Because the Hispanic vote isn’t stupid. When it comes to political campaigns, politicians tend to flaunt out race more than any other part of their political persona. Rubio and Cruz are far from the first politicians to use heritage to their advantage, and it’s basically proven that the voters…don’t seem to care anymore. We have entered a new age of politics, people. That’s why people like Jeb Bush dropped out. So, when Cruz and Rubio flaunted advertisements covered with Hispanic pandering and released statements about how “proud” they were to be Latino, the vote practically bounced off of them.

It’s kind of a sticky situation. You, as a Republican, targeted a group of American citizens that your party has virtually nonstop attacked for the past thirty years. It’s hard to listen to a demagogue when your entire party’s history has screwed over the platform at hand. Marco Rubio and Ted Cruz ran on an evangelical, establishment vote. To try and raise interest with conservative-leaning Hispanics, they went a little too far when it came to targeting a group that is literally sick and tired of their shit.

Ted Cruz, however, didn’t take his lies that far. He basically copied Trump’s plan for a wall and took on your typical Republican standpoint on Hispanics as a general. The happy faces and Spanish ads didn’t go far for the televangelist, did it? Speaking of which, how many times did Jeb Bush bring up the fact that his wife is Hispanic? Damn near every chance he got. It was a way to call out towards a growing Hispanic audience in a childish attempt to believe he was there for them. In reality: Jeb Bush had his own Cinco de Saster moment last year. Hey look at it this way: his Spanish is much better than Ted Cruz’s.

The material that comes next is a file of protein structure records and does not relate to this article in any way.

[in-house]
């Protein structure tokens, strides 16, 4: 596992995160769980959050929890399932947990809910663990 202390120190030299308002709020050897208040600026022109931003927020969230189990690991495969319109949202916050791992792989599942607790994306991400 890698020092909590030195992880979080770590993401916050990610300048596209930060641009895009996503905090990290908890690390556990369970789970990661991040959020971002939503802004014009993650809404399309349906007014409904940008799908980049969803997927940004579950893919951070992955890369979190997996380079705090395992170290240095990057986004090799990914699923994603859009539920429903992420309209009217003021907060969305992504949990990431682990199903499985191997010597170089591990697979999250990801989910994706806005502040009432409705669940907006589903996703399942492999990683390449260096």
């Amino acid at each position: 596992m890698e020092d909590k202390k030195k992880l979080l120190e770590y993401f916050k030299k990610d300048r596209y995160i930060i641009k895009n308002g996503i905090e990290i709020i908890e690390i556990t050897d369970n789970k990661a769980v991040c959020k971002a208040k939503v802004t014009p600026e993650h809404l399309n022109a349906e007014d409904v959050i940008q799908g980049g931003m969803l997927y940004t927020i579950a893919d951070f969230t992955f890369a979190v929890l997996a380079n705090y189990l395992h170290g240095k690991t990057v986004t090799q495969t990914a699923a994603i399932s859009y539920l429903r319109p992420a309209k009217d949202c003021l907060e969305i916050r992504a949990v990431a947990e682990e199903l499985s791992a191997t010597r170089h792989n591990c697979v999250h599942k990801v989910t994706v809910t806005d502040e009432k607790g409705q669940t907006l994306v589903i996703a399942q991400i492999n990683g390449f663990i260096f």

Hispandering Hillary: Not Your Abuela

Hillary Clinton tries a little too hard to get specific subgroups of votes, if you ask me. It was incredibly childish — a terrible social platform mistake and marketing tragedy — to ask college students to “describe how they felt about their debt in three emojis or less”. It’s kind of like an aunt trying to friend request you on Facebook, even though this is 2016 and you’ve repeatedly ignored her phone calls for the past eight years. Now, as I said before, there’s a big chance I’ll be supporting Clinton in a general election setting. Simply, because she’s outrageously better than Trump in any way, shape, and form. But, Jesus Christ, wake the fuck up when it comes to connecting with people!

Hillary is the main reason a Univision debate for the Democratic candidates brought up the term “Hispandering”. In response to claims that she was unaffiliated to the American people, the Clinton campaign made a direct push to Latino voters during Hispanic Heritage Month. She basically recruited high-profile Latino politicians and celebrities to join her side, including her likely VP nominee Julian Castro.